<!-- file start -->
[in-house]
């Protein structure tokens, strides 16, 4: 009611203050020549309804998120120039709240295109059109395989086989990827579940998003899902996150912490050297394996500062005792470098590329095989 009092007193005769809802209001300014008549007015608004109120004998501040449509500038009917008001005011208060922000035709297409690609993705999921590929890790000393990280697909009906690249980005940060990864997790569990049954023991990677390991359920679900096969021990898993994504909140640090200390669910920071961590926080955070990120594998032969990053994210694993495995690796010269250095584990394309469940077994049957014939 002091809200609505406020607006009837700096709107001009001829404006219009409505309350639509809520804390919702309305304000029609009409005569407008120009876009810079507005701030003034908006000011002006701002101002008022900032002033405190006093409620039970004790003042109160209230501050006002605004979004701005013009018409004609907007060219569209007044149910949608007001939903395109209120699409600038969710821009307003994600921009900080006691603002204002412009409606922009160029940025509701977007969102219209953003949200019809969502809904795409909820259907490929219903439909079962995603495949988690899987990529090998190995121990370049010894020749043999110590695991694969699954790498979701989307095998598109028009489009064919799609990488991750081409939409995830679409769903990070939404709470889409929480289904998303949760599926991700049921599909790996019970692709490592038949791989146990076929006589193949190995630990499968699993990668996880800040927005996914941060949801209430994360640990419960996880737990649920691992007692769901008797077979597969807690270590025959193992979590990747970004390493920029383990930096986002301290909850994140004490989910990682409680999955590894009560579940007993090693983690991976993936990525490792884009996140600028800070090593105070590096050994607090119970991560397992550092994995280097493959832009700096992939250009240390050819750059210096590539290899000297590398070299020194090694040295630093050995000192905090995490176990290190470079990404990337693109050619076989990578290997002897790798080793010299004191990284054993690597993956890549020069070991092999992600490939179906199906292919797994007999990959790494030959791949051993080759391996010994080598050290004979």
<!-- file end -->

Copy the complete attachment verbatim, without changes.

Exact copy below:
[in-house]
């Protein structure tokens, strides 16, 4: 009611203050020549309804998120120039709240295109059109395989086989990827579940998003899902996150912490050297394996500062005792470098590329095989 009092007193005769809802209001300014008549007015608004109120004998501040449509500038009917008001005011208060922000035709297409690609993705999921590929890790000393990280697909009906690249980005940060990864997790569990049954023991990677390991359920679900096969021990898993994504909140640090200390669910920071961590926080955070990120594998032969990053994210694993495995690796010269250095584990394309469940077994049957014939 002091809200609505406020607006009837700096709107001009001829404006219009409505309350639509809520804390919702309305304000029609009409005569407008120009876009810079507005701030003034908006000011002006701002101002008022900032002033405190006093409620039970004790003042109160209230501050006002605004979004701005013009018409004609907007060219569209007044149910949608007001939903395109209120699409600038969710821009307003994600921009900080006691603002204002412009409606922009160029940025509701977007969102219209953003949200019809969502809904795409909820259907490929219903439909079962995603495949988690899987990529090998190995121990370049010894020749043999110590695991694969699954790498979701989307095998598109028009489009064919799609990488991750081409939409995830679409769903990070939404709470889409929480289904998303949760599926991700049921599909790996019970692709490592038949791989146990076929006589193949190995630990499968699993990668996880800040927005996914941060949801209430994360640990419960996880737990649920691992007692769901008797077979597969807690270590025959193992979590990747970004390493920029383990930096986002301290909850994140004490989910990682409680999955590894009560579940007993090693983690991976993936990525490792884009996140600028800070090593105070590096050994607090119970991560397992550092994995280097493959832009700096992939250009240390050819750059210096590539290899000297590398070299020194090694040295630093050995000192905090995490176990290190470079990404990337693109050619076989990578290997002897790798080793010299004191990284054993690597993956890549020069070991092999992600490939179906199906292919797994007999990959790494030959791949051993080759391996010994080598050290004979």